In consultation with the City of Fort Collins Utilities’ Integrated Design Assistance Program (IDAP), Fisher designed homes with an exceptional building envelope and highly efficient electrical systems. IDAP enabled the team to conduct energy modeling of envelopes to further improve performance. The design process is still underway but has already yielded benefits, including analyzing the impact of the insulation. Spurred by a meeting that IBE facilitated early in the design phase, all insulation was donated by Johns Manville, helping bring down costs.

All homes were designed to accommodate three-kilowatt solar panels without charging residents more for their homes or more in energy costs. Fisher ensured the homes were positioned to ensure maximized rooftop orientation of solar panels. The solar provider, Namaste Solar, has generously offered to donate $1,200 of the cost of every solar panel for the first phase. Kyocera, the solar panel manufacturer, is considering providing reduced-cost solar panels. And, the City of Fort Collins is considering matching financing up to $25,000 toward a solar installation for the first phase through an income-qualified solar program.

The total cost of solar per dwelling unit is approximately $12,000. With initial donations of approximately $5,000, the remaining balance is $7,000 per unit. Two approaches are being considered to cover this balance: a Habitat fundraiser and social impact investment. Through the latter, philanthropic investors would purchase the solar panels and be repaid through a 30% solar tax credit combined with capturing the net difference in energy costs through net metering. Once repaid, the money could contribute toward new social impact investments.

A Youth-Designed Playground

A unique detail of the neighborhood plan is a playground designed in large part by Kinard Middle School students. With the landscape architects and school staff, students researched playground design for children with various disabilities and met at a local neighborhood park to draft designs atop sidewalks and picnic tables. The fresh perspectives they generated greatly enhanced the community design.


The Harmony Cottages project site is now under construction with plans to build six to eight homes per year, based on availability of donations and volunteer labor. With home construction beginning in 2017, estimated buildout is 2023-2025.

To learn more, visit the Fort Collins Habitat for Humanity’s website.


About Bruce

Bruce Hendee is the former Chief Sustainability Officer and an Assistant City Manager with the City of Fort Collins. Bruce is also founder and former owner of BHA Design, a landscape architecture and planning firm located in Fort Collins.

He has organized and directed various efforts in the Fort Collins area, including development of a new division within the City called Sustainability Services. While at the City, he led an effort to create a new Climate Action Plan, a new Economic Health Strategic Plan, and development of a Social Sustainability Department. In 2012, the division was recognized with the Robert Havlick Award awarded by the International City/County Managers Association) as one of the most innovative new city management systems.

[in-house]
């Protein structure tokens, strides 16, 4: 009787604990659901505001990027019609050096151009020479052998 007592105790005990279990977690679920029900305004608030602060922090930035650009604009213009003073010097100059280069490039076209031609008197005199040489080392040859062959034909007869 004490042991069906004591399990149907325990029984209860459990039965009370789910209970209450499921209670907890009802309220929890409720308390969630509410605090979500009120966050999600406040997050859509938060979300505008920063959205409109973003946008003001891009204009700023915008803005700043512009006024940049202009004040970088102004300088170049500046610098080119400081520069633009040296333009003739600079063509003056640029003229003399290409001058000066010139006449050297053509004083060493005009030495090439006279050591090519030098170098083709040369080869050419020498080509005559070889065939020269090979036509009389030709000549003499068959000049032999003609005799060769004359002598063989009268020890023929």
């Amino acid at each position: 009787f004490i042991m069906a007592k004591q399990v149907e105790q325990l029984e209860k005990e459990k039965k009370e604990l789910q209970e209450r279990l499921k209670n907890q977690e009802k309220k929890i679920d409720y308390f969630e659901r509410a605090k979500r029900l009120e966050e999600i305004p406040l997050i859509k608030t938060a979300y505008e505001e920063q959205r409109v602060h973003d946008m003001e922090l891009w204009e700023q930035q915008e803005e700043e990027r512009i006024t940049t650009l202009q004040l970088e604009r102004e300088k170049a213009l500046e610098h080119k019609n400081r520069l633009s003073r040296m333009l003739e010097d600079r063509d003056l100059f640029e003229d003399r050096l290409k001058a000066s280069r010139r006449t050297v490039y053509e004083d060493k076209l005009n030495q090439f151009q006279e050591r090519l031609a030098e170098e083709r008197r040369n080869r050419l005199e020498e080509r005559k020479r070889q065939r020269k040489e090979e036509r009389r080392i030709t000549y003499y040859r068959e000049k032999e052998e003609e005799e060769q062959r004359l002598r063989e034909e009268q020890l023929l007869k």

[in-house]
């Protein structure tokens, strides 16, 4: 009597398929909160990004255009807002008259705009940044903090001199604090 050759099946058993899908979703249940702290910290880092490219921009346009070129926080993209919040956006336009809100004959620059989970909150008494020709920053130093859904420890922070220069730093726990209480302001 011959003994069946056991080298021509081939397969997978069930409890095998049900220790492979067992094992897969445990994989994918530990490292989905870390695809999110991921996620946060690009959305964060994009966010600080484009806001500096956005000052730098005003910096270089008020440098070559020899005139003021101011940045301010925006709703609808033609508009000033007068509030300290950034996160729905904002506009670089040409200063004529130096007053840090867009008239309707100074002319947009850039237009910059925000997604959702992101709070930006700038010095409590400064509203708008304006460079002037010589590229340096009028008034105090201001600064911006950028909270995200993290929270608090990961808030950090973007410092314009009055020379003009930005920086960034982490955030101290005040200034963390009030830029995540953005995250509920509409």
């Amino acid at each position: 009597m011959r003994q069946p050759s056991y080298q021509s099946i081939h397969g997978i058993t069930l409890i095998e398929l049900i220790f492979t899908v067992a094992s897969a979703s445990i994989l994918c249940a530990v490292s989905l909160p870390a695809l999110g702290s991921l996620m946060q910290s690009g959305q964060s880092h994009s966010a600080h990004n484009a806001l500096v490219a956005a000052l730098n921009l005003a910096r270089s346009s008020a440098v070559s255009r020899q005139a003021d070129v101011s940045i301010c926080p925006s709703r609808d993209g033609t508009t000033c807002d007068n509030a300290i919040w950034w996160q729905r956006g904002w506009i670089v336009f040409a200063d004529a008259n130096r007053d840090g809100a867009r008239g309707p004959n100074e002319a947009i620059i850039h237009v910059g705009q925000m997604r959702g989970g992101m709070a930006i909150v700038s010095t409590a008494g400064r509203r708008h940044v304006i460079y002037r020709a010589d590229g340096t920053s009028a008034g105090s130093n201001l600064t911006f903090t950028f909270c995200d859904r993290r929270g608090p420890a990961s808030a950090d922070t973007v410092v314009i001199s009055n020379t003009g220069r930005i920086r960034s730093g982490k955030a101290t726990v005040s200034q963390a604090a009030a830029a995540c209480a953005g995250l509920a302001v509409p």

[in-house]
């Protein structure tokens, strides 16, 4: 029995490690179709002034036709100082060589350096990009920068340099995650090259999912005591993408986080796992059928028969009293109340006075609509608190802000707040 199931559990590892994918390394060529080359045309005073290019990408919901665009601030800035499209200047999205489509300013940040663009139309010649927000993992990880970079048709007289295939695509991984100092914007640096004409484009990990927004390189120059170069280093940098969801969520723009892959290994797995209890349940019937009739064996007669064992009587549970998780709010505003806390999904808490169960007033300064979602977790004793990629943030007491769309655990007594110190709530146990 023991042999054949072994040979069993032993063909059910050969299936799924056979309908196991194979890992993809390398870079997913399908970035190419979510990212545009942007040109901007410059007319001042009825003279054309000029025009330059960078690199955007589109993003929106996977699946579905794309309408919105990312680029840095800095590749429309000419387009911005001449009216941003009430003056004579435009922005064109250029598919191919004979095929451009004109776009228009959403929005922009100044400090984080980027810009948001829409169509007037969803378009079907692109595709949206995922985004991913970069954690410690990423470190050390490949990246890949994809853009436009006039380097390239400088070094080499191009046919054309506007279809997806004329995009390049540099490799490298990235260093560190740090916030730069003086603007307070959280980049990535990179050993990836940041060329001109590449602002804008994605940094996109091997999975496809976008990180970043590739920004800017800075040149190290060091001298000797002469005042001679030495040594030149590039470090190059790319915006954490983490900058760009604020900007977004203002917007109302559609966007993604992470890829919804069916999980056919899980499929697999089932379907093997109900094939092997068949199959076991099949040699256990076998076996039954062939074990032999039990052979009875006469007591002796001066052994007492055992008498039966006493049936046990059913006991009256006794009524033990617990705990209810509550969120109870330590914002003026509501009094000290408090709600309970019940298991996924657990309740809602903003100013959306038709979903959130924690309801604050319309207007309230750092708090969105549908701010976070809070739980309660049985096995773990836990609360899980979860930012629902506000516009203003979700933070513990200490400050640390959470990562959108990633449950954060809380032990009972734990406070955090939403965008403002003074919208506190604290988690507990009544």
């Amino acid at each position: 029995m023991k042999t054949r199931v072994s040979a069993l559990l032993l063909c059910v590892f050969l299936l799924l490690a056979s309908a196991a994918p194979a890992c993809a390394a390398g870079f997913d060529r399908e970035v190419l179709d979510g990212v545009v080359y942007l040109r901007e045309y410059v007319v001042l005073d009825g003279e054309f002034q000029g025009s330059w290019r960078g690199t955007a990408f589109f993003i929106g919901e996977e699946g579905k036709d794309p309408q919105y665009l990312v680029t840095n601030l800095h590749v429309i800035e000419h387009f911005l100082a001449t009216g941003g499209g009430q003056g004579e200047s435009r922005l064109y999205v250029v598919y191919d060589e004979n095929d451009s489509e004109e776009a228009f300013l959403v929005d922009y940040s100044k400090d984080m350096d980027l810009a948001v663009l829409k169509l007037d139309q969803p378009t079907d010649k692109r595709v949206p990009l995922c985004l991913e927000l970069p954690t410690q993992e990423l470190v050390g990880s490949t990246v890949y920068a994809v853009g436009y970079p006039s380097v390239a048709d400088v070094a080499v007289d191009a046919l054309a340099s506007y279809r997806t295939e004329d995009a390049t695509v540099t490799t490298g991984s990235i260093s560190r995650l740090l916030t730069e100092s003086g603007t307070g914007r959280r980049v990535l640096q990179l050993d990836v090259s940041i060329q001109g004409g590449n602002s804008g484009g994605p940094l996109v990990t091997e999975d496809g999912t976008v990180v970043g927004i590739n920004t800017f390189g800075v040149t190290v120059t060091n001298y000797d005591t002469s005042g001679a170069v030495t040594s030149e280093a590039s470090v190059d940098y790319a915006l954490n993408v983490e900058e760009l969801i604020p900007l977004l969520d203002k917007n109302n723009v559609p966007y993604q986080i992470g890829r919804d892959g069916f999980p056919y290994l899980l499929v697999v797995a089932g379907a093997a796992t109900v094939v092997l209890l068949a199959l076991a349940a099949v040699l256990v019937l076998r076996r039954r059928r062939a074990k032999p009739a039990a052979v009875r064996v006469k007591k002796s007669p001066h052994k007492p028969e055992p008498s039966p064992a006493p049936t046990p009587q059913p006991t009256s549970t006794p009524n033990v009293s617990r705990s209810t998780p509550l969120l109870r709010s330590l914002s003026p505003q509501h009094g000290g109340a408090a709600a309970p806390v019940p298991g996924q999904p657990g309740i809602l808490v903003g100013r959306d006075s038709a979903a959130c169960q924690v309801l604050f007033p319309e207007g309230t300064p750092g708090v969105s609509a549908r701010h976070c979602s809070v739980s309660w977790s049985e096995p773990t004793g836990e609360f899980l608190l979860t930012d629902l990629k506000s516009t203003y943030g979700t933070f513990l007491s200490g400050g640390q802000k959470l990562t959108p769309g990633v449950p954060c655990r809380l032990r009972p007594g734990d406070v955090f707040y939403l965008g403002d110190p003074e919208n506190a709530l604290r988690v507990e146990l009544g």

As the CEO of BHA Design in Fort Collins, he led the firm in numerous projects along the Front Range including master planning and design for University of Colorado Health, PVH, Harmony Campus, and Medical Center of the Rockies. Other notable projects included the master plan for the Downtown River District, Fossil Creek Park, Spring Canyon Park, and projects with the University of Colorado and Colorado State University.


Go “Off the Rails” with the Urban Lab

Andy.jpgAndy Madrick

Sustainability Associate, Landscape Architecture


On Friday, October 7, the Urban Lab will select the winner of its “Off the Rails” competition. This juried competition challenges innovators to envision the revitalization of a busy, neglected strip in downtown Fort Collins, Colorado—one that is currently limited by the conflict between an active railroad and the adjoining public streetscape. “Off the Rails” garnered submissions from around the globe. Don’t miss this opportunity to be a part of the future of Fort Collins.

When: Friday, October 7, 6-9 PM during Fort Collins’ First Friday Art Walk

Where: Galvanize, 242 Linden Street, Fort Collins, CO

The Urban Lab is proud to announce that it has attracted a national panel of esteemed jurors, an international submission pool, and a high level of community engagement and sponsorship.

International Applicants

“Off the Rails” entrants include students and professionals, from Fort Collins to as far away as China, who contributed ideas as diverse as their backgrounds. This international perspective will lead to a more colorful vision of what the city could become in the near future.

National Jury

“Off the Rails” attracted a national panel of judges:

Mayor Wade Troxell—Mayor of Fort Collins since April 2015, Troxell’s top priorities are: 1) Fort Collins as an innovation community and 2) Civic leadership for youth and young adults.

Hansy Better Barraza—As both a practitioner and an Associate Professor of Architecture at the Rhode Island School of Design, Hansy is an expert in design methods that embrace social responsibility.

Walter Hood—Hood teaches landscape architecture and environmental design at the University of California, Berkeley. His studio practice, Hood Design, focuses on architectural commissions, urban design, art installations, and research.

Ed Goodman—Goodman’s diverse background includes more than 30 years of interdisciplinary problem solving with experience in entertainment, engineering, community design, marketing, branding, technology, organizational ecology, dreamscaping, experience design, and more.